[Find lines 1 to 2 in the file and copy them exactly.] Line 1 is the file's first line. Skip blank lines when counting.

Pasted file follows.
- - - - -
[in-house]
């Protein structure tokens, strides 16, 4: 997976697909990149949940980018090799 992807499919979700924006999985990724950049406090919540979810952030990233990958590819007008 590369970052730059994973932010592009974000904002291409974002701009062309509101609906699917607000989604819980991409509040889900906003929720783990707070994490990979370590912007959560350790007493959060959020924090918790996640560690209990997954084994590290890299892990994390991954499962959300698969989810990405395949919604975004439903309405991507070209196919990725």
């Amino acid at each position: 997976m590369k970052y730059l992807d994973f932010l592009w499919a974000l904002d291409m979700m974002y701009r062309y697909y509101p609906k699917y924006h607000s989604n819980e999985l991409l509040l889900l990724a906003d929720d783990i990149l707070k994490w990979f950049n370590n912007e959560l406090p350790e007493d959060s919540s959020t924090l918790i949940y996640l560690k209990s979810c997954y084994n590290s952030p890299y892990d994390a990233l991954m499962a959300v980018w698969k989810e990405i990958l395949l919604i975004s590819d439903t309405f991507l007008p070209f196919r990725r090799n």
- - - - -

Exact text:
[in-house]
């Protein structure tokens, strides 16, 4: 997976697909990149949940980018090799 992807499919979700924006999985990724950049406090919540979810952030990233990958590819007008 590369970052730059994973932010592009974000904002291409974002701009062309509101609906699917607000989604819980991409509040889900906003929720783990707070994490990979370590912007959560350790007493959060959020924090918790996640560690209990997954084994590290890299892990994390991954499962959300698969989810990405395949919604975004439903309405991507070209196919990725």